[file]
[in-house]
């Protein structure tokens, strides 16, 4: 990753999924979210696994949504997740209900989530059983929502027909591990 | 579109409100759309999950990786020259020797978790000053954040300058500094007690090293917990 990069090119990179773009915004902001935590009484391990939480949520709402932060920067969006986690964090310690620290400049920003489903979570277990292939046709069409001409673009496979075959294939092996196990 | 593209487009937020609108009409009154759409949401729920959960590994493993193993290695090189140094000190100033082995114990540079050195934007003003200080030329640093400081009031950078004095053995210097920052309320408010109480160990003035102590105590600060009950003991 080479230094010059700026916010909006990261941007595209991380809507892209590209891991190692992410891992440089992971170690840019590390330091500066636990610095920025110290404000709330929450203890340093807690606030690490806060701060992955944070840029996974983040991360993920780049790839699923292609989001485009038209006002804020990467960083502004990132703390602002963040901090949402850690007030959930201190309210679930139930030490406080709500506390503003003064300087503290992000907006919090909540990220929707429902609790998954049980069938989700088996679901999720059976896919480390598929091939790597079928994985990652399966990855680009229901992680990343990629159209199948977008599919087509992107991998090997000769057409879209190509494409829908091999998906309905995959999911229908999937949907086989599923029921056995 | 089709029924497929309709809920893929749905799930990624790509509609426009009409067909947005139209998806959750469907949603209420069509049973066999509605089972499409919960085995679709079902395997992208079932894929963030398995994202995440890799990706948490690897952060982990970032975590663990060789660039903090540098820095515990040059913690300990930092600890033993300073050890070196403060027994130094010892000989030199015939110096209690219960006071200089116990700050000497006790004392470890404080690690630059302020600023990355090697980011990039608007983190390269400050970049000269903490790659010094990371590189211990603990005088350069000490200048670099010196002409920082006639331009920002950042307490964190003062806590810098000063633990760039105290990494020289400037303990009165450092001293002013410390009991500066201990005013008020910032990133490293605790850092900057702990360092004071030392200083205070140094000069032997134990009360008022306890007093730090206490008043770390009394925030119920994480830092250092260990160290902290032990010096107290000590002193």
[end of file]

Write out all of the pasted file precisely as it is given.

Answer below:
[in-house]
């Protein structure tokens, strides 16, 4: 990753999924979210696994949504997740209900989530059983929502027909591990 | 579109409100759309999950990786020259020797978790000053954040300058500094007690090293917990 990069090119990179773009915004902001935590009484391990939480949520709402932060920067969006986690964090310690620290400049920003489903979570277990292939046709069409001409673009496979075959294939092996196990 | 593209487009937020609108009409009154759409949401729920959960590994493993193993290695090189140094000190100033082995114990540079050195934007003003200080030329640093400081009031950078004095053995210097920052309320408010109480160990003035102590105590600060009950003991 080479230094010059700026916010909006990261941007595209991380809507892209590209891991190692992410891992440089992971170690840019590390330091500066636990610095920025110290404000709330929450203890340093807690606030690490806060701060992955944070840029996974983040991360993920780049790839699923292609989001485009038209006002804020990467960083502004990132703390602002963040901090949402850690007030959930201190309210679930139930030490406080709500506390503003003064300087503290992000907006919090909540990220929707429902609790998954049980069938989700088996679901999720059976896919480390598929091939790597079928994985990652399966990855680009229901992680990343990629159209199948977008599919087509992107991998090997000769057409879209190509494409829908091999998906309905995959999911229908999937949907086989599923029921056995 | 089709029924497929309709809920893929749905799930990624790509509609426009009409067909947005139209998806959750469907949603209420069509049973066999509605089972499409919960085995679709079902395997992208079932894929963030398995994202995440890799990706948490690897952060982990970032975590663990060789660039903090540098820095515990040059913690300990930092600890033993300073050890070196403060027994130094010892000989030199015939110096209690219960006071200089116990700050000497006790004392470890404080690690630059302020600023990355090697980011990039608007983190390269400050970049000269903490790659010094990371590189211990603990005088350069000490200048670099010196002409920082006639331009920002950042307490964190003062806590810098000063633990760039105290990494020289400037303990009165450092001293002013410390009991500066201990005013008020910032990133490293605790850092900057702990360092004071030392200083205070140094000069032997134990009360008022306890007093730090206490008043770390009394925030119920994480830092250092260990160290902290032990010096107290000590002193």